QUESTION: I’m trying to get fitter this season and hopefully ride either a gran fondo or a gravel race and do well. Everything I’m seeing says that you have to increase your wattage to ride faster. What does that mean exactly, and how do I do it? Chris P
RBR ANSWER: Wattage is the measure of how much power you are producing when you pedal your bike. If you increase your wattage, you’ll be able to ride faster because you are producing more power. It’s really just a more specific way of saying increase your fitness, unless you actually measuring your wattage with a power meter.
When I started riding in the late 80s, there wasn’t a lot of sophisticated measuring going on in cycling. Heart rate monitors were rare to non-existent because of the expense, and measuring power outside of a lab wasn’t a thing yet. Riders would train based on perceived exertion, or how hard it “felt” when they were riding. That method still works just fine, by the way!
These days, power meters that accurately measure your wattage are commonplace, and there are a big number of brands to choose from. Even if you don’t have a power meter on your bike, you might have a smart trainer that measures power when you are training indoors.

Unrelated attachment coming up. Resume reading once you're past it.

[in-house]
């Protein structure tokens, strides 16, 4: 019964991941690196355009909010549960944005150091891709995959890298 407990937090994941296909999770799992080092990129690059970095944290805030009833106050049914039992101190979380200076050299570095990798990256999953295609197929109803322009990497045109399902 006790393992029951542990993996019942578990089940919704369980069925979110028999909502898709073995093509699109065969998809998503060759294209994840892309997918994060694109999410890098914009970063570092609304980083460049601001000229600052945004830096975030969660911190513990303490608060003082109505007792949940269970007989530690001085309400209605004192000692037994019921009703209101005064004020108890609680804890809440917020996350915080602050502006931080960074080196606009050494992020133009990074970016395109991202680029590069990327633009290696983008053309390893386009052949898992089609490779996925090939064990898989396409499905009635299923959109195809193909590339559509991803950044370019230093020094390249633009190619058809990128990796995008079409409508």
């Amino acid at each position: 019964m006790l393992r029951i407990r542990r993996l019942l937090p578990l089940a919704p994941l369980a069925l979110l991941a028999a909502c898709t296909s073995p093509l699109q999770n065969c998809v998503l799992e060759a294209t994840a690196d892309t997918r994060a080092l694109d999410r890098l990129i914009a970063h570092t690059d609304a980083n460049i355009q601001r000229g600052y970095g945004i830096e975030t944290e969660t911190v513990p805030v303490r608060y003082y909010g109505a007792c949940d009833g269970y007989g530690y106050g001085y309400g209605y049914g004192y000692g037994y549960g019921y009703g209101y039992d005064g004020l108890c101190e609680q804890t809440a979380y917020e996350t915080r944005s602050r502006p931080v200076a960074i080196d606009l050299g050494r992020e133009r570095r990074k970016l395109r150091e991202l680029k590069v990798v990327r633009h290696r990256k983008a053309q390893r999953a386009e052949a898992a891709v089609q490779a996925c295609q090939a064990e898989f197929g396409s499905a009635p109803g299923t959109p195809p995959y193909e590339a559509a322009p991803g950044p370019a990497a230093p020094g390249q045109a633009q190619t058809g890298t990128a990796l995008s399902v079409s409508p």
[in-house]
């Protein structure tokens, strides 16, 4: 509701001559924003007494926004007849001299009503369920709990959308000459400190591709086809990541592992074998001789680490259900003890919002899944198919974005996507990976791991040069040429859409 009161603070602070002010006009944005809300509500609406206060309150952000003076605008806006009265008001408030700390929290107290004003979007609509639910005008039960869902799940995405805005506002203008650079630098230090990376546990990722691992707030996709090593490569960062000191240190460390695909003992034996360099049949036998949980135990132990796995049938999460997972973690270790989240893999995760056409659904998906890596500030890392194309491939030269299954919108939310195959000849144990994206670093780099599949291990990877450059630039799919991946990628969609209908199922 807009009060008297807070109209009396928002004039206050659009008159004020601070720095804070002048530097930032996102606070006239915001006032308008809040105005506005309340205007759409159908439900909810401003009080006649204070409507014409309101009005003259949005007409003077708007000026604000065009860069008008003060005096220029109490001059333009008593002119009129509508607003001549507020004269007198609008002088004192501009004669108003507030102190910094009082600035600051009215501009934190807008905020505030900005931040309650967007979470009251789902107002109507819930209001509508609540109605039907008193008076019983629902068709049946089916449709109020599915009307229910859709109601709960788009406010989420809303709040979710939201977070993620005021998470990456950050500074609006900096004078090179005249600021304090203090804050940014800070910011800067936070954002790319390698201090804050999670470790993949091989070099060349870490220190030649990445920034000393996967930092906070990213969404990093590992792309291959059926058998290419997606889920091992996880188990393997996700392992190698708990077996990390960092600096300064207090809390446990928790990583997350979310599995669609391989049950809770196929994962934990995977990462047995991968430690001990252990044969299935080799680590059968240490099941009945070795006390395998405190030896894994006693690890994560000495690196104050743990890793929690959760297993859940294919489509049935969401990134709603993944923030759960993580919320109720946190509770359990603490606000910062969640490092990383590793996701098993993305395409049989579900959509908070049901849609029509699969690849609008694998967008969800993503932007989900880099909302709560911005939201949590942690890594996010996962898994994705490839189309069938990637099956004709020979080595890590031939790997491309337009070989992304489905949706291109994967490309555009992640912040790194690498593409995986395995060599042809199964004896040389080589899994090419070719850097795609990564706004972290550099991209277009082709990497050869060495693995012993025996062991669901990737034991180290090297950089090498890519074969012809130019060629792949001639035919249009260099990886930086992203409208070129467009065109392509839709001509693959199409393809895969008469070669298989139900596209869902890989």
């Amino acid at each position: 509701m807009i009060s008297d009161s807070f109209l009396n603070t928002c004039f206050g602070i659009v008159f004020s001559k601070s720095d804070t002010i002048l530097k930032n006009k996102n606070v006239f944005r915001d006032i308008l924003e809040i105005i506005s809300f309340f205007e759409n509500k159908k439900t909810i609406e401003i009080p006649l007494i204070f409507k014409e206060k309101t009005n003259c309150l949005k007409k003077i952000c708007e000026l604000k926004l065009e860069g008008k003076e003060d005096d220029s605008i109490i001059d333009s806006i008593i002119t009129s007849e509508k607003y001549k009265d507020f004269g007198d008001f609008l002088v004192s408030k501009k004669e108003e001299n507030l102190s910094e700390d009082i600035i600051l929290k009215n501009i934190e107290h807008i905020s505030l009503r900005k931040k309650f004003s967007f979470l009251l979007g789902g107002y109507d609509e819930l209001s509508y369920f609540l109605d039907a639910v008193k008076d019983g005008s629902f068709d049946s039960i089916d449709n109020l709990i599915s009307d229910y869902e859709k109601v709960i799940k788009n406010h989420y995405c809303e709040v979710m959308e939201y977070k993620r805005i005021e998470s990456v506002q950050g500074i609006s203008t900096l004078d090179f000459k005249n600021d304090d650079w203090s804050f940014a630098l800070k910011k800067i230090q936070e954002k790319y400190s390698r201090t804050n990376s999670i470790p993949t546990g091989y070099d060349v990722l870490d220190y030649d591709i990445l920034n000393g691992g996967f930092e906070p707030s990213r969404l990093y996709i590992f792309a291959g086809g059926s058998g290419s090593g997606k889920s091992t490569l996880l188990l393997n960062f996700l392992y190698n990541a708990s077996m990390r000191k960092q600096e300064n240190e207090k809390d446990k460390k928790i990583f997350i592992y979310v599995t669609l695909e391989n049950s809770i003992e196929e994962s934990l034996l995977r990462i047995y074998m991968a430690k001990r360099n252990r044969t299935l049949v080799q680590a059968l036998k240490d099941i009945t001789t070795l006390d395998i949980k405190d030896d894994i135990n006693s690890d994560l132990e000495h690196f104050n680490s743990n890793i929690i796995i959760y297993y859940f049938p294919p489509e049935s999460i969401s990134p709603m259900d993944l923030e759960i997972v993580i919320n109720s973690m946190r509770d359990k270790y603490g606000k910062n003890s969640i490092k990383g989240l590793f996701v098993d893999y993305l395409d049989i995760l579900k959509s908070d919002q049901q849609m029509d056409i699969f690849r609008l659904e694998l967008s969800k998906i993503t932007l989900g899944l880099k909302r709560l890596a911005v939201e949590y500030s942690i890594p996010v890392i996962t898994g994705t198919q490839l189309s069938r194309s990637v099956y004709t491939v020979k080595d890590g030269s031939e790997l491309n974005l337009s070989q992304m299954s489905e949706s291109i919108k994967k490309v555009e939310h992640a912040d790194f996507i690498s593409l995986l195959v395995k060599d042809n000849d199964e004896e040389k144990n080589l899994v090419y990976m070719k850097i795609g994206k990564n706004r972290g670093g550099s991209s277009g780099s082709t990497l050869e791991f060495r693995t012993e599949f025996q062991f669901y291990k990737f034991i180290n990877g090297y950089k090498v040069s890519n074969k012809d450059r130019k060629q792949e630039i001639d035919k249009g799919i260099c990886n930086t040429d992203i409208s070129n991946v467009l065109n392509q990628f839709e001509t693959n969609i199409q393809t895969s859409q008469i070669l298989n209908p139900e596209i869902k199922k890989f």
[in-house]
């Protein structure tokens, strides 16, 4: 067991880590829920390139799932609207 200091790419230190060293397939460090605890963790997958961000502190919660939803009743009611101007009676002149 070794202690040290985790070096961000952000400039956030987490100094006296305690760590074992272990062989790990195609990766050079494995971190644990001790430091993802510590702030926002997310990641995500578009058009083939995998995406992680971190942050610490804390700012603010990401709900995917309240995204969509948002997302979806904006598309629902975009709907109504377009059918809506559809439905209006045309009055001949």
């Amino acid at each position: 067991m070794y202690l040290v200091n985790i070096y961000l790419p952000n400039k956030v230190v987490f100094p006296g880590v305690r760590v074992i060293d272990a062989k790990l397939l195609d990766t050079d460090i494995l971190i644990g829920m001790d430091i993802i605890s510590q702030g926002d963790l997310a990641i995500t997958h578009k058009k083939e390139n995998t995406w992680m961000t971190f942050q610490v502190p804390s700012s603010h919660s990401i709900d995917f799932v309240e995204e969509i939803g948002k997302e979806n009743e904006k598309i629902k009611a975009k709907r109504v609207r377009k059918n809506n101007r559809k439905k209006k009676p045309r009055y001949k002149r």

Keep in mind that what’s considered a good wattage for one rider isn’t necessarily good for a different rider. That’s because it takes more power to propel yourself if you weigh more. A bigger and heavier rider will need to generate more watts to go the same speed as a lighter rider who is riding right next to him.
So when your 6 foot 4 cycling buddy who weighs 230 pounds tells you how he was cranking out 400 watts during that last effort, you don’t necessarily need to be jealous of the raw number if you’re 5 foot 9 and only weigh 150 pounds.
What matters in cycling is the number of watts per kilogram, which takes into account a rider’s weight and size. A 90-kilogram (200-pound) rider will generate roughly twice the power of a 45-kilogram (100-pound) rider to ascend at the same speed. Watts/kilogram (pounds) will be roughly the same.
Here’s a longer explanation of how to know what’s a good average wattage.
Now that you know what wattage is, how do you increase it?
The simple answer is that you train and get fitter. As your fitness improves, you’ll become more efficient at generating power on your bike, which means that you’ll be able to ride faster for longer.
Riding further, riding intervals, climbing hills and taking part in fast group rides are all ways that you can increase your fitness and wattage.
Training vs Just Riding Your Bike.
30 Cycling Training Tips to Get Faster on Your Bike
Training with Power
Wow. Really. All that filler to get to the answer which is, “train more.”